"Safety Not Guaranteed" - Sermon for the Fifth Sunday in Lent - Year B

"Safety Not Guaranteed"  -  Sermon for the Fifth Sunday in Lent - Year B

Mar 21, 2021

Passage:John 12:20-33

Preacher: The Rev. E. Courtney Jones

Series: Lent

Category: Love


Crash helmets.


Author Annie Dillard suggests that if we really knew what we were getting ourselves into by coming here, week in and week out, that we would wear crash helmets when we come to church.  


She says, and I quote:  

It is madness to wear ladies’ straw hats and velvet hats to church; we should all be wearing crash helmets. Ushers should issue life preservers and signal flares; they should lash us to our pews. For the sleeping god may wake someday and take offense, or the waking god may draw us out to where we can never return. 1

As we wrap up our Lenten season and move toward Holy Week, it will become more and more apparent to us that following Jesus is not a particularly safe thing to do.  

In today's Gospel, some Gentiles try to book an appointment with Jesus, and somehow, Jesus knows that this means his time has come.  And instead of Jesus saying "Oh for sure, bring those fellas to coffee hour and we'll chat."


Instead he says:


"The hour has come.  Very truly I tell you, unless a grain of wheat falls into the earth and dies, it remains just a single grain, but if it dies, it bears much fruit."  And then he goes on to say


"those who love their life lose it, and those who hate their life in this world will keep it for eternal life."  


A church marketing consultant would tell Jesus that he has a very poor evangelism strategy.  

Today marks the turn in John’s Gospel toward the crucifixion.  


And today, Jesus is inviting the disciples to get their lives in order.  


And that's where the "love/hate" thing comes from - those who love their lives lose them, and those who hate their lives keep them for eternal life.  


To us, that sounds like opposites.  


Something that we miss listening to this with 21st Century Western ears is this:  ORDER.  

The Greek word for hate here can be rendered - "to hold in lesser esteem."  It implies that there is an ORDER for our affections - an order of priority for what we love.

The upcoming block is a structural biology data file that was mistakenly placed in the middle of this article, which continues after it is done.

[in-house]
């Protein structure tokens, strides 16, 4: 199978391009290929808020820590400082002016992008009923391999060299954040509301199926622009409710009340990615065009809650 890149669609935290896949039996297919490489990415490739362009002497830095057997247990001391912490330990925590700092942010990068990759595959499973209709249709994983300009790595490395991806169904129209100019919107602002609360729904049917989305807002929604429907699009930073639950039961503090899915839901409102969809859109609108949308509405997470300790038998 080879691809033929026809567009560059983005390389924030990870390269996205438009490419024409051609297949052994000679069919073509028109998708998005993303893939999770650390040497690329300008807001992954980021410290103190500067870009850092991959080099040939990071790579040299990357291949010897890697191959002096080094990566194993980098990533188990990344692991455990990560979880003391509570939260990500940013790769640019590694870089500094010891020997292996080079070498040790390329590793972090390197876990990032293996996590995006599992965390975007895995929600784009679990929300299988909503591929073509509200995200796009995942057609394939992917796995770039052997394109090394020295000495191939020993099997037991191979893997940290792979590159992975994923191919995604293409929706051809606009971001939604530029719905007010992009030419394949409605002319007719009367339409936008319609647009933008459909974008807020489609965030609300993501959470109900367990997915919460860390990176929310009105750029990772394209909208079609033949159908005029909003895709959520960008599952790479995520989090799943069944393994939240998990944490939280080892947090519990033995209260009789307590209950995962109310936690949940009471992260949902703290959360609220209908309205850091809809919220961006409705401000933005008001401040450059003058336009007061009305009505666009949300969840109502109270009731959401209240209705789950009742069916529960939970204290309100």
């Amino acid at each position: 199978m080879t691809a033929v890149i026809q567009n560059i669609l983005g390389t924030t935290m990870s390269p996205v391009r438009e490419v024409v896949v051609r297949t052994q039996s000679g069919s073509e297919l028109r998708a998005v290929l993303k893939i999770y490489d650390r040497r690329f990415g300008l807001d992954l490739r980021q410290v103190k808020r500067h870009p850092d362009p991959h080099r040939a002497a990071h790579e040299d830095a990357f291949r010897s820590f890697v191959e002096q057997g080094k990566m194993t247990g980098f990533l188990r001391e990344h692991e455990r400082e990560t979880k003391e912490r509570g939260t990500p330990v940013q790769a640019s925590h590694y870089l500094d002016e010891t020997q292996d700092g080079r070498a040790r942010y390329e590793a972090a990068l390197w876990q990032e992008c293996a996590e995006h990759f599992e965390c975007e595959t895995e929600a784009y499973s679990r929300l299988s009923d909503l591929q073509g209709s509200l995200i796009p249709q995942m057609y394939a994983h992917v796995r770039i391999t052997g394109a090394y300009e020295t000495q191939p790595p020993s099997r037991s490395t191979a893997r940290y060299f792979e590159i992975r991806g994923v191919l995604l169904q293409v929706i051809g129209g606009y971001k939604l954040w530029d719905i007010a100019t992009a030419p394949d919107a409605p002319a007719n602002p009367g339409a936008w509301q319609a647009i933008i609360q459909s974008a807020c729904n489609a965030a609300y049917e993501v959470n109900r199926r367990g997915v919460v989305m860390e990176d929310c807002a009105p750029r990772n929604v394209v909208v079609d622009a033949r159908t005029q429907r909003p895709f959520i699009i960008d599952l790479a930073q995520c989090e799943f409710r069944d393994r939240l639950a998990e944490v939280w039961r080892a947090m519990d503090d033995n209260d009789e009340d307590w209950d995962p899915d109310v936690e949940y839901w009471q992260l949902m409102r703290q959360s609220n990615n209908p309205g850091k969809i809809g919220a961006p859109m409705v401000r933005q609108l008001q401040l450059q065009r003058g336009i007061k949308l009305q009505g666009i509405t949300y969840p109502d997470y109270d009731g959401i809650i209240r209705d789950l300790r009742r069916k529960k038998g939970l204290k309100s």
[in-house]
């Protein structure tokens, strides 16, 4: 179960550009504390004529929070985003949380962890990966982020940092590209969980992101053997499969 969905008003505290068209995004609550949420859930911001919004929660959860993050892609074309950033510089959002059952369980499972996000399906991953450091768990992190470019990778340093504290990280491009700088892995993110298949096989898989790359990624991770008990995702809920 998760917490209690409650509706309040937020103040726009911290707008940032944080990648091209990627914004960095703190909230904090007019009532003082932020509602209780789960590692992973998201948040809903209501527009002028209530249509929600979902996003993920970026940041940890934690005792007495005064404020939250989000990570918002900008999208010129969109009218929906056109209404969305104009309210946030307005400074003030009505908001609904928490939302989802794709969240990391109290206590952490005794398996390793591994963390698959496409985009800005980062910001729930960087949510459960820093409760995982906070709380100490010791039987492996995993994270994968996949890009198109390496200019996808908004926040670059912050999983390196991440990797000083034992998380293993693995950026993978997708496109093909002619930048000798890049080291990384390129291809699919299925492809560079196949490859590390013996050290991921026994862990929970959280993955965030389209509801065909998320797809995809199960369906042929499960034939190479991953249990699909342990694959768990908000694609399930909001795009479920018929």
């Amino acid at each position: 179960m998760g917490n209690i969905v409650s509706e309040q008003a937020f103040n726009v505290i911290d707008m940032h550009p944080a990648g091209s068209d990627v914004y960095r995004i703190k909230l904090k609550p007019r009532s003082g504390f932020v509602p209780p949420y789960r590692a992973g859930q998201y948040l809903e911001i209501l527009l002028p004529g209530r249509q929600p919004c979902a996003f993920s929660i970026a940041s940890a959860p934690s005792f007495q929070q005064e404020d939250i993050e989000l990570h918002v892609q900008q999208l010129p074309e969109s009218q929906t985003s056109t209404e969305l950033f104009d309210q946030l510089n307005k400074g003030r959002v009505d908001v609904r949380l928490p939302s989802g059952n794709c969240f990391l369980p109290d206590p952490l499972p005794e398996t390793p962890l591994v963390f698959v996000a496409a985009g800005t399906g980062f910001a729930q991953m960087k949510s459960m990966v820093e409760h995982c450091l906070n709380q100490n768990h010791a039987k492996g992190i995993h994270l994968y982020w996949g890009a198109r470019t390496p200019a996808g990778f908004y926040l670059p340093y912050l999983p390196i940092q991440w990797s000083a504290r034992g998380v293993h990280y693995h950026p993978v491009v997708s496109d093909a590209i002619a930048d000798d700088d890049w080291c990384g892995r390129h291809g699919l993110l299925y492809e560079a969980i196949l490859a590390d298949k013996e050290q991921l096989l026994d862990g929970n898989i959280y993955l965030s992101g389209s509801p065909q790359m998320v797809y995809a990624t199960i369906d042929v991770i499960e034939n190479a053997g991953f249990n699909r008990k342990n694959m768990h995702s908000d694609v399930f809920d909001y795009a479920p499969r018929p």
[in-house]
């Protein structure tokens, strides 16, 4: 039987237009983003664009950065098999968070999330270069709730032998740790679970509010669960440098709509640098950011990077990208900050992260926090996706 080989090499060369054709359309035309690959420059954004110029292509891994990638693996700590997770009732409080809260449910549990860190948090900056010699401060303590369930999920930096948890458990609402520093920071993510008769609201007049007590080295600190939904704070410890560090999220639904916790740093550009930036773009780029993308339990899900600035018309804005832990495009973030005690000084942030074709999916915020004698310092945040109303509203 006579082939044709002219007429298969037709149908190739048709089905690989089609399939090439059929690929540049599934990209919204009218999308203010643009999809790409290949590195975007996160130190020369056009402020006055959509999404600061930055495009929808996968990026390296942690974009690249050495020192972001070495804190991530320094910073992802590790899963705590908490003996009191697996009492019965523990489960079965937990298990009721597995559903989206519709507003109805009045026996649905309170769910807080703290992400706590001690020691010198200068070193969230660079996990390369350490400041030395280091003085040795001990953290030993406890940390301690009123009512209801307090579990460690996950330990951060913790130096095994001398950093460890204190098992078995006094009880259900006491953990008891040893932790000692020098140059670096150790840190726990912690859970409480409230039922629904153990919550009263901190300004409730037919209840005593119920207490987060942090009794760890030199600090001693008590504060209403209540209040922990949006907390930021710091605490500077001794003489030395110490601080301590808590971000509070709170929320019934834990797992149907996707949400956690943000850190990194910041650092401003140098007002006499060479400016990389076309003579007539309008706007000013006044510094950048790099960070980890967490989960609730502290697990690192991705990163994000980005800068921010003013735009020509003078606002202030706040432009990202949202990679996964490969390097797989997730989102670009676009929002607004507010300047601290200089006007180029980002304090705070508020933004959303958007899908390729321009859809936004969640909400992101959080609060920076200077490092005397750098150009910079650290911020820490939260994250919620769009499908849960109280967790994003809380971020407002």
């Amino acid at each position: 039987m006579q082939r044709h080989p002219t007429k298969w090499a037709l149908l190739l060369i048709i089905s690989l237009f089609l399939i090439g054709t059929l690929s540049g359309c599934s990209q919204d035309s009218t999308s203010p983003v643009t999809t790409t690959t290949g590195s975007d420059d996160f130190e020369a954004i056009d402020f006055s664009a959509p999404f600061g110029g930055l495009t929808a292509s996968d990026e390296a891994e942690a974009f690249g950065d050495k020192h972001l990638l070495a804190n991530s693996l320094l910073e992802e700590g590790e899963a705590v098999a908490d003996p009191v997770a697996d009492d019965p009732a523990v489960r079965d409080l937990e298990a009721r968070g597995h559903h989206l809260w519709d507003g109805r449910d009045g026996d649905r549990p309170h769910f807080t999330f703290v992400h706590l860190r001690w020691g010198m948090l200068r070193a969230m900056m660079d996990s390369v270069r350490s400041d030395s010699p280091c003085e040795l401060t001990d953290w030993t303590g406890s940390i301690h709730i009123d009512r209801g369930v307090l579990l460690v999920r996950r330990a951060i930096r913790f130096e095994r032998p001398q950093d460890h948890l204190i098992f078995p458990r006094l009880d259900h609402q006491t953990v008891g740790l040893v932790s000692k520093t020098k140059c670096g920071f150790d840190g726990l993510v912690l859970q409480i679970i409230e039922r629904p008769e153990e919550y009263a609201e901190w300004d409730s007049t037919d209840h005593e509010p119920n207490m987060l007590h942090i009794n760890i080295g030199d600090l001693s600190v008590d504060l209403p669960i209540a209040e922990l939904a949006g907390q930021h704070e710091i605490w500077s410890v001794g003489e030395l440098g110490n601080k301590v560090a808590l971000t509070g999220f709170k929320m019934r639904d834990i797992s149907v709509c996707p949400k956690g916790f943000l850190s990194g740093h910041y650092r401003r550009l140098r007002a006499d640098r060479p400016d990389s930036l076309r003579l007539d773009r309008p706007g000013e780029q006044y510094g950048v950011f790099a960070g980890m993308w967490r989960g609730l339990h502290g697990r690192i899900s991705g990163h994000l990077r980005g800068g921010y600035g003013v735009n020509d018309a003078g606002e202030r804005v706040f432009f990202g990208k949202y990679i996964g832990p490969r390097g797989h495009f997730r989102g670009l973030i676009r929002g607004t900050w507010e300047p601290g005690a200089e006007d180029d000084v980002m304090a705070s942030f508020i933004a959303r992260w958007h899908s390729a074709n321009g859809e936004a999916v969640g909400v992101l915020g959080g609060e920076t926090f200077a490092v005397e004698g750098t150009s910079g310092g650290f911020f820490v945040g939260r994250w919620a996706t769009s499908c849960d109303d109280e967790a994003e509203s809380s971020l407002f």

Jesus is not telling his disciples to go around saying “Ugh. I hate my life" like some petulant teen.  


Jesus is encouraging the disciples to get their LOVES in ORDER.  


Jesus is saying that it's okay to let go of the lesser things - the single grains of wheat, if you will - 

    because they will be replaced with greater things - a whole harvest of wheat.  


I love the way that Eugene Peterson, in his "The Message" transliteration, renders it this passage: 2

 Listen carefully:  Unless a grain of wheat is buried in the ground, dead to the world, it is never any more than a grain of wheat.  But if it is buried, it sprouts and reproduces itself many times over.  In the same way, any of you who holds on to life just as it is      destroys that life.  But if you let it go, reckless in your love, you'll have it forever.  Real and eternal."  


Reckless in your love.  


Having joy that is “real and eternal."


So the formula for true joy given here is this:


Love God.

Love people.



And be wiling to let go of everything else that gets in the way of either of the above.

And that sounds easy enough.  Love God.  Love People.  Everything else.  


My youth pastor growing up used to say “The main thing is to keep the main thing the main thing.”3

Except like, that’s not at all what we do.  

In fact, our reading from Jeremiah today points to the fact that God’s people have a long tradition of failing to “keep the main thing the main thing”.


Jeremiah says that God’s complaint against the people is “they broke the covenant, though I was their husband.”  This is actually an interesting double-entendre, because the word “husband” would have been commonly associated with the Canaanite god Ba’al.4  I mention this not because I think it’s clever writing, but because it points to our human tendency to favor success and security over God and people.